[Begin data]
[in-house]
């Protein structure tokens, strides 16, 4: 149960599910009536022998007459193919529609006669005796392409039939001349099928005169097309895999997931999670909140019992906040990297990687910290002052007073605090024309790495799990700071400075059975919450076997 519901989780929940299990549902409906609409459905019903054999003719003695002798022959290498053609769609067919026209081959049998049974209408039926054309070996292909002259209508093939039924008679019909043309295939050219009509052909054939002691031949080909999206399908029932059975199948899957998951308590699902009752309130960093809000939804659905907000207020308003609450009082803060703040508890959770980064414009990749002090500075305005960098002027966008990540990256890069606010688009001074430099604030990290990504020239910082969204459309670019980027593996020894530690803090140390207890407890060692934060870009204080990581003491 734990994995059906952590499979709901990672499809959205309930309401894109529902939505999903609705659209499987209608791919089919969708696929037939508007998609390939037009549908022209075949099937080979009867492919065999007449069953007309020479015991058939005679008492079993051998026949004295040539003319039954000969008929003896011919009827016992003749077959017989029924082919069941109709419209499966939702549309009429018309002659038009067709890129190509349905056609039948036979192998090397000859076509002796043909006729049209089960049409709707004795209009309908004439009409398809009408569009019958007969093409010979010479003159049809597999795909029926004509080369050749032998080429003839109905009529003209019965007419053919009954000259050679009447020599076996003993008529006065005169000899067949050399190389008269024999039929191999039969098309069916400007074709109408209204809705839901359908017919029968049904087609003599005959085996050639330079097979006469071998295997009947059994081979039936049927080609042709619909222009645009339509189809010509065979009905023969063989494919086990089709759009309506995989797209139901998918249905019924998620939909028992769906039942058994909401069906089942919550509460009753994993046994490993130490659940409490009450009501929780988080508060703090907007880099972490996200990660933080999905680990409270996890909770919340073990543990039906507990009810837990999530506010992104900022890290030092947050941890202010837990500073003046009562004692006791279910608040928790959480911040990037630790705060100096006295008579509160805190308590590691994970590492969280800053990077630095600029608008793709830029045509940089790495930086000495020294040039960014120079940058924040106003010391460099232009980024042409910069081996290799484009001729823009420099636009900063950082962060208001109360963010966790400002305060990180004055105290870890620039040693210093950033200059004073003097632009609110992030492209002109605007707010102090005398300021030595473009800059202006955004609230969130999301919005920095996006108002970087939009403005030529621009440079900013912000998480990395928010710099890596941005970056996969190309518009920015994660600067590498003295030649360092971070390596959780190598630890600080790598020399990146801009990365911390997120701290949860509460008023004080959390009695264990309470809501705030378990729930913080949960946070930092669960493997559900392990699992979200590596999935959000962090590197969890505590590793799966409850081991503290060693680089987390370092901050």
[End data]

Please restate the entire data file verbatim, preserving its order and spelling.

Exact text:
[in-house]
């Protein structure tokens, strides 16, 4: 149960599910009536022998007459193919529609006669005796392409039939001349099928005169097309895999997931999670909140019992906040990297990687910290002052007073605090024309790495799990700071400075059975919450076997 519901989780929940299990549902409906609409459905019903054999003719003695002798022959290498053609769609067919026209081959049998049974209408039926054309070996292909002259209508093939039924008679019909043309295939050219009509052909054939002691031949080909999206399908029932059975199948899957998951308590699902009752309130960093809000939804659905907000207020308003609450009082803060703040508890959770980064414009990749002090500075305005960098002027966008990540990256890069606010688009001074430099604030990290990504020239910082969204459309670019980027593996020894530690803090140390207890407890060692934060870009204080990581003491 734990994995059906952590499979709901990672499809959205309930309401894109529902939505999903609705659209499987209608791919089919969708696929037939508007998609390939037009549908022209075949099937080979009867492919065999007449069953007309020479015991058939005679008492079993051998026949004295040539003319039954000969008929003896011919009827016992003749077959017989029924082919069941109709419209499966939702549309009429018309002659038009067709890129190509349905056609039948036979192998090397000859076509002796043909006729049209089960049409709707004795209009309908004439009409398809009408569009019958007969093409010979010479003159049809597999795909029926004509080369050749032998080429003839109905009529003209019965007419053919009954000259050679009447020599076996003993008529006065005169000899067949050399190389008269024999039929191999039969098309069916400007074709109408209204809705839901359908017919029968049904087609003599005959085996050639330079097979006469071998295997009947059994081979039936049927080609042709619909222009645009339509189809010509065979009905023969063989494919086990089709759009309506995989797209139901998918249905019924998620939909028992769906039942058994909401069906089942919550509460009753994993046994490993130490659940409490009450009501929780988080508060703090907007880099972490996200990660933080999905680990409270996890909770919340073990543990039906507990009810837990999530506010992104900022890290030092947050941890202010837990500073003046009562004692006791279910608040928790959480911040990037630790705060100096006295008579509160805190308590590691994970590492969280800053990077630095600029608008793709830029045509940089790495930086000495020294040039960014120079940058924040106003010391460099232009980024042409910069081996290799484009001729823009420099636009900063950082962060208001109360963010966790400002305060990180004055105290870890620039040693210093950033200059004073003097632009609110992030492209002109605007707010102090005398300021030595473009800059202006955004609230969130999301919005920095996006108002970087939009403005030529621009440079900013912000998480990395928010710099890596941005970056996969190309518009920015994660600067590498003295030649360092971070390596959780190598630890600080790598020399990146801009990365911390997120701290949860509460008023004080959390009695264990309470809501705030378990729930913080949960946070930092669960493997559900392990699992979200590596999935959000962090590197969890505590590793799966409850081991503290060693680089987390370092901050």